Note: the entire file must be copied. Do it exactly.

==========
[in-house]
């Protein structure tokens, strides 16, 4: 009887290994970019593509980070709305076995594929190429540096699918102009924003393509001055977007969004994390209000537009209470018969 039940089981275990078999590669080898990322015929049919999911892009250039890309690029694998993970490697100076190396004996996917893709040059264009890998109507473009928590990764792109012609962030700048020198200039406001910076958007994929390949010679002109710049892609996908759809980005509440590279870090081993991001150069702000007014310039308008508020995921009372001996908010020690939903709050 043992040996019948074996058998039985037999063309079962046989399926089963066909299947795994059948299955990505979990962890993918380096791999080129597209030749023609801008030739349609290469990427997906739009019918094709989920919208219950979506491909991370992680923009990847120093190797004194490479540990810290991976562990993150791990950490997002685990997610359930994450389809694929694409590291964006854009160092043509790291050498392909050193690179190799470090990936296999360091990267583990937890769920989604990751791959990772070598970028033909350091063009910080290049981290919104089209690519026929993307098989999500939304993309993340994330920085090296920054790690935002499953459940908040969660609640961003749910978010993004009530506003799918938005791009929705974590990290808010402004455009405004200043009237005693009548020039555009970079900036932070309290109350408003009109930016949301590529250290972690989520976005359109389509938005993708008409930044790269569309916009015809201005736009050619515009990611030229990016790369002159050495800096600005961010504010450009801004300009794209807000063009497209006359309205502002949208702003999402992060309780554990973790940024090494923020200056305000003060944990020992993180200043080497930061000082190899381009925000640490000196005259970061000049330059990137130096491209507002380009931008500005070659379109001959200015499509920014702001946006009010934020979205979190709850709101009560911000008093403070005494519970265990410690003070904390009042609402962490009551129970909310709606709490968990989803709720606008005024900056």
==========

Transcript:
[in-house]
């Protein structure tokens, strides 16, 4: 009887290994970019593509980070709305076995594929190429540096699918102009924003393509001055977007969004994390209000537009209470018969 039940089981275990078999590669080898990322015929049919999911892009250039890309690029694998993970490697100076190396004996996917893709040059264009890998109507473009928590990764792109012609962030700048020198200039406001910076958007994929390949010679002109710049892609996908759809980005509440590279870090081993991001150069702000007014310039308008508020995921009372001996908010020690939903709050 043992040996019948074996058998039985037999063309079962046989399926089963066909299947795994059948299955990505979990962890993918380096791999080129597209030749023609801008030739349609290469990427997906739009019918094709989920919208219950979506491909991370992680923009990847120093190797004194490479540990810290991976562990993150791990950490997002685990997610359930994450389809694929694409590291964006854009160092043509790291050498392909050193690179190799470090990936296999360091990267583990937890769920989604990751791959990772070598970028033909350091063009910080290049981290919104089209690519026929993307098989999500939304993309993340994330920085090296920054790690935002499953459940908040969660609640961003749910978010993004009530506003799918938005791009929705974590990290808010402004455009405004200043009237005693009548020039555009970079900036932070309290109350408003009109930016949301590529250290972690989520976005359109389509938005993708008409930044790269569309916009015809201005736009050619515009990611030229990016790369002159050495800096600005961010504010450009801004300009794209807000063009497209006359309205502002949208702003999402992060309780554990973790940024090494923020200056305000003060944990020992993180200043080497930061000082190899381009925000640490000196005259970061000049330059990137130096491209507002380009931008500005070659379109001959200015499509920014702001946006009010934020979205979190709850709101009560911000008093403070005494519970265990410690003070904390009042609402962490009551129970909310709606709490968990989803709720606008005024900056």